All eyes on Federal Reserve after shock Empire State index drop

 
Chris Papadopoullos
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Janet Yellen says a rate hike will depend on economic data (Source: Getty)
American traders will be poring over crunch sets of data this week after a key index plummeted to its lowest level since the depths of the recession in 2008-09.

The Empire State index – one of several widely watched barometers of manufacturing in the US – collapsed to a score of minus 14.9 in August from July’s positive score of 3.9.

Most economists had forecast a slight upward movement.

The shock result lifts the chance of America’s highly anticipated rise in interest rates being delayed to the end of the year.

Federal Reserve chair Janet Yellen said recently that a September hike, which had been expected by analysts, was not necessarily on the cards, but would depend on economic data published in the run-up to next month’s meeting.

The US is expected to be the first major economy to hike interest rates since 2011. But other figures due to be published this week could prompt a delay. Thursday sees the release of the Philadelphia Federal index – a survey of manufacturers in Pennsylvania, New Jersey and Delaware.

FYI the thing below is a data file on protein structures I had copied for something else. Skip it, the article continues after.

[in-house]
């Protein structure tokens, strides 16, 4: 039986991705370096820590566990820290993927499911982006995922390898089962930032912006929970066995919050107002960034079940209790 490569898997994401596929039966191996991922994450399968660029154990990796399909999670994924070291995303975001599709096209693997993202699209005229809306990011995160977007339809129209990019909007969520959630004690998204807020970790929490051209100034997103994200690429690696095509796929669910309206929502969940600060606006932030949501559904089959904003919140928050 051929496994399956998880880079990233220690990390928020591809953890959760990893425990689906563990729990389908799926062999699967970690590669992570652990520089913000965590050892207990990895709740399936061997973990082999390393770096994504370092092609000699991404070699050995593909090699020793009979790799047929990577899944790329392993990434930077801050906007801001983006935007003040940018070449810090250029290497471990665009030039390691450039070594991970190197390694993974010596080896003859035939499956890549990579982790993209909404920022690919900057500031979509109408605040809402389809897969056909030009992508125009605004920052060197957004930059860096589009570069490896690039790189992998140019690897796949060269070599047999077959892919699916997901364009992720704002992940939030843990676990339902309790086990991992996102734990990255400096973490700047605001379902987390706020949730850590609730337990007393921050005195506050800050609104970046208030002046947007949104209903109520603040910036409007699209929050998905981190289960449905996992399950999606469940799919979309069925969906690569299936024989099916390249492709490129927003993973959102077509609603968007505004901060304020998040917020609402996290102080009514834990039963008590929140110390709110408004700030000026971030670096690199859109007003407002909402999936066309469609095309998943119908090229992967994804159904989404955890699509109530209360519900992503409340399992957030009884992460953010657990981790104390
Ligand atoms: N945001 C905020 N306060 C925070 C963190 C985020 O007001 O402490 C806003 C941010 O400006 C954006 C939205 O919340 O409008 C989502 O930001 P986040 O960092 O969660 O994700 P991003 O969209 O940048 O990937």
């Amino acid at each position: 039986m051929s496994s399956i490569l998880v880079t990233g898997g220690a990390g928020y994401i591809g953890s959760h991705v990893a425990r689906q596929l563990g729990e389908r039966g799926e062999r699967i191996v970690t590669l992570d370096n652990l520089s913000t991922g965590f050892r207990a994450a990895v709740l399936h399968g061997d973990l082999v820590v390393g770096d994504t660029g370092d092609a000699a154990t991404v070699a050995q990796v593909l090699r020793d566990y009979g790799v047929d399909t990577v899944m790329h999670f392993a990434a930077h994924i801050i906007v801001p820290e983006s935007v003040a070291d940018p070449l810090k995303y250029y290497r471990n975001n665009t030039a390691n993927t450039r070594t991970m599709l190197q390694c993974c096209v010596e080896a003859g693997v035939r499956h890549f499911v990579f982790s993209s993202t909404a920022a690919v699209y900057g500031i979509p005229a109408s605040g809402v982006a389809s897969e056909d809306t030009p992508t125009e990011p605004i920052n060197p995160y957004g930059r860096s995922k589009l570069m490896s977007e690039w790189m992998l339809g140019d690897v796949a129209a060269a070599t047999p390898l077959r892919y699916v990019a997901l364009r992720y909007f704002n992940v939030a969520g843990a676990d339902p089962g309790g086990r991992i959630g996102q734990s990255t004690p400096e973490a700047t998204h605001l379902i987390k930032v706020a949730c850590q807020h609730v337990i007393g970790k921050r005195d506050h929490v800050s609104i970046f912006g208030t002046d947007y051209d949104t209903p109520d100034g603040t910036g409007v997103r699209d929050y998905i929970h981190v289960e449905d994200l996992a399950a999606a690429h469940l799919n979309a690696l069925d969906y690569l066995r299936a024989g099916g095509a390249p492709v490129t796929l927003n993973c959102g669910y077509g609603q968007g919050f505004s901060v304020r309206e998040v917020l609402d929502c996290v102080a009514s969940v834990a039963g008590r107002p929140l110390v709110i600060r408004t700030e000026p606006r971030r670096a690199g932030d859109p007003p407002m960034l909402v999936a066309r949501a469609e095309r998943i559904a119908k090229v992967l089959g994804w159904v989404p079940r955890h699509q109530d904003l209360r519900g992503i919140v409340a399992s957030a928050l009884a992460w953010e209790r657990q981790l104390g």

“The Philadelphia Fed survey now takes on added importance as it will provide a better picture of whether the weakness in current conditions implied by the Empire survey is part of a broader trend,” said analysts at Deutsche Bank.

An economy-wide survey will be published on Friday.

“If you get those following [this trend, then] we’d definitely be starting to talk about whether there’s a reason to be concerned and it would begin to become an issue the Fed started talking about as well,” Bruce Kasman, head of economic research at JP Morgan, told City A.M..

“It [a September rate hike] is a close call, and when it’s a close call the incoming data has the potential to influence the decision,” he added.

American manufacturers have been hindered by the strength of the dollar, which has made their goods more expensive in the rest of the world.

A recent slowdown in China is also a concern, not just because the country will demand fewer US-made goods, but because its economy is export-dependent and the slowdown is symptomatic of weak global demand.

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